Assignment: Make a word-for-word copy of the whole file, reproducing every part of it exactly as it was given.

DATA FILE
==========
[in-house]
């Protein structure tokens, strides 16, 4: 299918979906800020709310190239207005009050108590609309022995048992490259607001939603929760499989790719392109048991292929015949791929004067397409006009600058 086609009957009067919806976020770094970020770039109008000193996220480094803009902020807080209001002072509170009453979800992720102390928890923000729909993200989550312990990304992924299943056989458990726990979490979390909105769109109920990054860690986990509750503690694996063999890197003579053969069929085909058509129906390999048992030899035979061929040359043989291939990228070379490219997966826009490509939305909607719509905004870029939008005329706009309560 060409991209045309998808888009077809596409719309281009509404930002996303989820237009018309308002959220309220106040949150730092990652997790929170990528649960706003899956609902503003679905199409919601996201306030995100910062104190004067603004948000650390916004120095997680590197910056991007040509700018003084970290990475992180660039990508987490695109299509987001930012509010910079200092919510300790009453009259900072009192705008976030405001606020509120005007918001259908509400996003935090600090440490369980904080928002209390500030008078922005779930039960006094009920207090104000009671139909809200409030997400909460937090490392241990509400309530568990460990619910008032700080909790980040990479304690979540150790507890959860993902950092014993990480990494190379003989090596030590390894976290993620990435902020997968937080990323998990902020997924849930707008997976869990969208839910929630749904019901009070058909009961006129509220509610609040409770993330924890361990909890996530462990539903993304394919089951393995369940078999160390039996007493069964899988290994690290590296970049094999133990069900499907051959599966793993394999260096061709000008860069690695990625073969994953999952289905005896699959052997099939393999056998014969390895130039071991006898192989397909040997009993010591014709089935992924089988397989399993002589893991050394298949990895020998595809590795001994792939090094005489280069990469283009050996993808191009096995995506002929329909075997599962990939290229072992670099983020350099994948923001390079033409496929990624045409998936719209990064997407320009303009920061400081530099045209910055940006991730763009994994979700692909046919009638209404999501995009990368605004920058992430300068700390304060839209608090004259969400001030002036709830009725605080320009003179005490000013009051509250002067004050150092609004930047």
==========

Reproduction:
[in-house]
């Protein structure tokens, strides 16, 4: 299918979906800020709310190239207005009050108590609309022995048992490259607001939603929760499989790719392109048991292929015949791929004067397409006009600058 086609009957009067919806976020770094970020770039109008000193996220480094803009902020807080209001002072509170009453979800992720102390928890923000729909993200989550312990990304992924299943056989458990726990979490979390909105769109109920990054860690986990509750503690694996063999890197003579053969069929085909058509129906390999048992030899035979061929040359043989291939990228070379490219997966826009490509939305909607719509905004870029939008005329706009309560 060409991209045309998808888009077809596409719309281009509404930002996303989820237009018309308002959220309220106040949150730092990652997790929170990528649960706003899956609902503003679905199409919601996201306030995100910062104190004067603004948000650390916004120095997680590197910056991007040509700018003084970290990475992180660039990508987490695109299509987001930012509010910079200092919510300790009453009259900072009192705008976030405001606020509120005007918001259908509400996003935090600090440490369980904080928002209390500030008078922005779930039960006094009920207090104000009671139909809200409030997400909460937090490392241990509400309530568990460990619910008032700080909790980040990479304690979540150790507890959860993902950092014993990480990494190379003989090596030590390894976290993620990435902020997968937080990323998990902020997924849930707008997976869990969208839910929630749904019901009070058909009961006129509220509610609040409770993330924890361990909890996530462990539903993304394919089951393995369940078999160390039996007493069964899988290994690290590296970049094999133990069900499907051959599966793993394999260096061709000008860069690695990625073969994953999952289905005896699959052997099939393999056998014969390895130039071991006898192989397909040997009993010591014709089935992924089988397989399993002589893991050394298949990895020998595809590795001994792939090094005489280069990469283009050996993808191009096995995506002929329909075997599962990939290229072992670099983020350099994948923001390079033409496929990624045409998936719209990064997407320009303009920061400081530099045209910055940006991730763009994994979700692909046919009638209404999501995009990368605004920058992430300068700390304060839209608090004259969400001030002036709830009725605080320009003179005490000013009051509250002067004050150092609004930047």